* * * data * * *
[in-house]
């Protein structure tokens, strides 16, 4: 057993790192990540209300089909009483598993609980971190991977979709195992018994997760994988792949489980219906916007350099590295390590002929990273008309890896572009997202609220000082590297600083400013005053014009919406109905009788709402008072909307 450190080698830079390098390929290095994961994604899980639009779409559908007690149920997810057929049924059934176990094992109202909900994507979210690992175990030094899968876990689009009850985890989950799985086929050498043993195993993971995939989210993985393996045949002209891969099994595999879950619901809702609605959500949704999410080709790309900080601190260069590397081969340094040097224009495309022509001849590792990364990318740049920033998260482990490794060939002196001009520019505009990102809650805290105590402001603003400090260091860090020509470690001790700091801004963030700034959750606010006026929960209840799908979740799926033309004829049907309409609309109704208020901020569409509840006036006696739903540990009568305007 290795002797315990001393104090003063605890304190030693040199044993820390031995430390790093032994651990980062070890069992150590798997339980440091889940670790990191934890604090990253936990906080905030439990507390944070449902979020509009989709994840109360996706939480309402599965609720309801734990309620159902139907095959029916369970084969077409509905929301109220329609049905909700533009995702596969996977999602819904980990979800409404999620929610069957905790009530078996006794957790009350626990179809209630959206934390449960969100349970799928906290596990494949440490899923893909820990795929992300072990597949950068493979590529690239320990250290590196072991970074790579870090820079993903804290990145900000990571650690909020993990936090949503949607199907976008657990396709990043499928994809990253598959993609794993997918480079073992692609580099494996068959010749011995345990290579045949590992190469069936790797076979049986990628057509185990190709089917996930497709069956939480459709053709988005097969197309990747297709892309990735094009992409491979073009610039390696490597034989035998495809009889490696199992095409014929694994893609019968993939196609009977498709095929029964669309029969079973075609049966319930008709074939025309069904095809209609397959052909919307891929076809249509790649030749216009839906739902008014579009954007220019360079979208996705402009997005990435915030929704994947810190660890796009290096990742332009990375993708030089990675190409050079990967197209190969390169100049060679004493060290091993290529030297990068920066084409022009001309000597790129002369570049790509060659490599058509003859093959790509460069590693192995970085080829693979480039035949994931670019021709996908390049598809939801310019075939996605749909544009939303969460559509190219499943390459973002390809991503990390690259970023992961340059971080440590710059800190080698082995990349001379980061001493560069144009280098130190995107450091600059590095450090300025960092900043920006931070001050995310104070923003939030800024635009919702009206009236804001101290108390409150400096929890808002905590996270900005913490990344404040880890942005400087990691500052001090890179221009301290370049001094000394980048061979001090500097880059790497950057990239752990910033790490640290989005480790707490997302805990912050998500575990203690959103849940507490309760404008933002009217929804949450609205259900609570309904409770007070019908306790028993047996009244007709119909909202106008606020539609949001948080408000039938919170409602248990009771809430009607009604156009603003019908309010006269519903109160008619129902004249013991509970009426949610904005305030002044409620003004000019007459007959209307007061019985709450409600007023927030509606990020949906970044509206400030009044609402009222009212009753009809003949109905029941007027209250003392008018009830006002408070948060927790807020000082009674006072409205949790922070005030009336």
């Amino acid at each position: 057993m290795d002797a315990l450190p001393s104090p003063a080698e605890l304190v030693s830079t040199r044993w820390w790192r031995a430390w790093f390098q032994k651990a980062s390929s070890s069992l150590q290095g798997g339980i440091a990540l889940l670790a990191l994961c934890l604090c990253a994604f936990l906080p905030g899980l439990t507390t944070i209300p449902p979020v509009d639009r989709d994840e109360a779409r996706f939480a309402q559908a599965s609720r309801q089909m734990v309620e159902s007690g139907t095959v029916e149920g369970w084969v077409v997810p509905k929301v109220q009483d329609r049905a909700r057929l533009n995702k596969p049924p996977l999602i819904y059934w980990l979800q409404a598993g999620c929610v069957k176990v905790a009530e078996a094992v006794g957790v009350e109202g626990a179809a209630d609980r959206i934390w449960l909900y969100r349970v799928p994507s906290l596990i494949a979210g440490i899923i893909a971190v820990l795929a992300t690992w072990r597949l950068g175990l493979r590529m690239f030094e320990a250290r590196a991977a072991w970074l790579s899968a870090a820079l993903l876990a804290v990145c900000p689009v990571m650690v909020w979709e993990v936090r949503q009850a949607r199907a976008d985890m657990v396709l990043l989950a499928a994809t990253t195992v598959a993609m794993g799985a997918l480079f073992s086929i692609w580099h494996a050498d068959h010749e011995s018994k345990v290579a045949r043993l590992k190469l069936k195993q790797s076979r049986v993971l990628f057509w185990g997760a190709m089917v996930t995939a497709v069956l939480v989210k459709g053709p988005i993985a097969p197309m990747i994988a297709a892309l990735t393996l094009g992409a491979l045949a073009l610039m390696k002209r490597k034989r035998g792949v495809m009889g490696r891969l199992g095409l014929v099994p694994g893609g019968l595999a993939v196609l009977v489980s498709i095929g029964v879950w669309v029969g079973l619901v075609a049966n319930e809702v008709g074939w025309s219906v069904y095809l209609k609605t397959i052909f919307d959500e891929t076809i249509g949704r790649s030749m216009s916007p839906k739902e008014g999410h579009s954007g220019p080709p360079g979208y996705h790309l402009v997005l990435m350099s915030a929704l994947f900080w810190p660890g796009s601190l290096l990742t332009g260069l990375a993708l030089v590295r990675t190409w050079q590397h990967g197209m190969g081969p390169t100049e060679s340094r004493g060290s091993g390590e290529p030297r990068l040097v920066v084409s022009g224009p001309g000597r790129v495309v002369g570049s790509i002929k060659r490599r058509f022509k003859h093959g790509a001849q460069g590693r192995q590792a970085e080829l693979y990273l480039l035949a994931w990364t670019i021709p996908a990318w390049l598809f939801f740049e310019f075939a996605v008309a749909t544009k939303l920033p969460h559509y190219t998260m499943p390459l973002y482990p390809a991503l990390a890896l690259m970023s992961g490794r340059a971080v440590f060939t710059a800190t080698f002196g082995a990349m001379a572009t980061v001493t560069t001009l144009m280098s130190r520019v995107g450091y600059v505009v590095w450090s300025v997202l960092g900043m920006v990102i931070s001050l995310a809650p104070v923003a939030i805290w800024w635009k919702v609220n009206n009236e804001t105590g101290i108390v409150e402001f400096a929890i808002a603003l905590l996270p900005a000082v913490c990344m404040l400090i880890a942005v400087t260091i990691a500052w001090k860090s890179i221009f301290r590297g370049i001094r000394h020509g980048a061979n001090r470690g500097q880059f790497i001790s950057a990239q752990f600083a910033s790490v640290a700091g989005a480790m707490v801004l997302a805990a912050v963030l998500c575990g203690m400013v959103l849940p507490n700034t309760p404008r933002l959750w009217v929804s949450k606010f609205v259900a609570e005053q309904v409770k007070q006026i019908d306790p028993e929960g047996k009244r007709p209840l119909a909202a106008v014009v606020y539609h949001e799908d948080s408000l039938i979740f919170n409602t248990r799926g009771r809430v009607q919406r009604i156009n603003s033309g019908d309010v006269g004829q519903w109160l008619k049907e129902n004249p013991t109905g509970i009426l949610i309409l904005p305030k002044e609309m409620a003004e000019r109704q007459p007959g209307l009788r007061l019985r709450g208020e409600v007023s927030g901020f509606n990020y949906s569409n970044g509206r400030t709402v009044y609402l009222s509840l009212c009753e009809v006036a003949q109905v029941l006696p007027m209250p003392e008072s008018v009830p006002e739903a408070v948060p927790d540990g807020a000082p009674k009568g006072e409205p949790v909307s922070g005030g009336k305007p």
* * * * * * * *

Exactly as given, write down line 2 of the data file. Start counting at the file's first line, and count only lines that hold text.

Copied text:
């Protein structure tokens, strides 16, 4: 057993790192990540209300089909009483598993609980971190991977979709195992018994997760994988792949489980219906916007350099590295390590002929990273008309890896572009997202609220000082590297600083400013005053014009919406109905009788709402008072909307 450190080698830079390098390929290095994961994604899980639009779409559908007690149920997810057929049924059934176990094992109202909900994507979210690992175990030094899968876990689009009850985890989950799985086929050498043993195993993971995939989210993985393996045949002209891969099994595999879950619901809702609605959500949704999410080709790309900080601190260069590397081969340094040097224009495309022509001849590792990364990318740049920033998260482990490794060939002196001009520019505009990102809650805290105590402001603003400090260091860090020509470690001790700091801004963030700034959750606010006026929960209840799908979740799926033309004829049907309409609309109704208020901020569409509840006036006696739903540990009568305007 290795002797315990001393104090003063605890304190030693040199044993820390031995430390790093032994651990980062070890069992150590798997339980440091889940670790990191934890604090990253936990906080905030439990507390944070449902979020509009989709994840109360996706939480309402599965609720309801734990309620159902139907095959029916369970084969077409509905929301109220329609049905909700533009995702596969996977999602819904980990979800409404999620929610069957905790009530078996006794957790009350626990179809209630959206934390449960969100349970799928906290596990494949440490899923893909820990795929992300072990597949950068493979590529690239320990250290590196072991970074790579870090820079993903804290990145900000990571650690909020993990936090949503949607199907976008657990396709990043499928994809990253598959993609794993997918480079073992692609580099494996068959010749011995345990290579045949590992190469069936790797076979049986990628057509185990190709089917996930497709069956939480459709053709988005097969197309990747297709892309990735094009992409491979073009610039390696490597034989035998495809009889490696199992095409014929694994893609019968993939196609009977498709095929029964669309029969079973075609049966319930008709074939025309069904095809209609397959052909919307891929076809249509790649030749216009839906739902008014579009954007220019360079979208996705402009997005990435915030929704994947810190660890796009290096990742332009990375993708030089990675190409050079990967197209190969390169100049060679004493060290091993290529030297990068920066084409022009001309000597790129002369570049790509060659490599058509003859093959790509460069590693192995970085080829693979480039035949994931670019021709996908390049598809939801310019075939996605749909544009939303969460559509190219499943390459973002390809991503990390690259970023992961340059971080440590710059800190080698082995990349001379980061001493560069144009280098130190995107450091600059590095450090300025960092900043920006931070001050995310104070923003939030800024635009919702009206009236804001101290108390409150400096929890808002905590996270900005913490990344404040880890942005400087990691500052001090890179221009301290370049001094000394980048061979001090500097880059790497950057990239752990910033790490640290989005480790707490997302805990912050998500575990203690959103849940507490309760404008933002009217929804949450609205259900609570309904409770007070019908306790028993047996009244007709119909909202106008606020539609949001948080408000039938919170409602248990009771809430009607009604156009603003019908309010006269519903109160008619129902004249013991509970009426949610904005305030002044409620003004000019007459007959209307007061019985709450409600007023927030509606990020949906970044509206400030009044609402009222009212009753009809003949109905029941007027209250003392008018009830006002408070948060927790807020000082009674006072409205949790922070005030009336």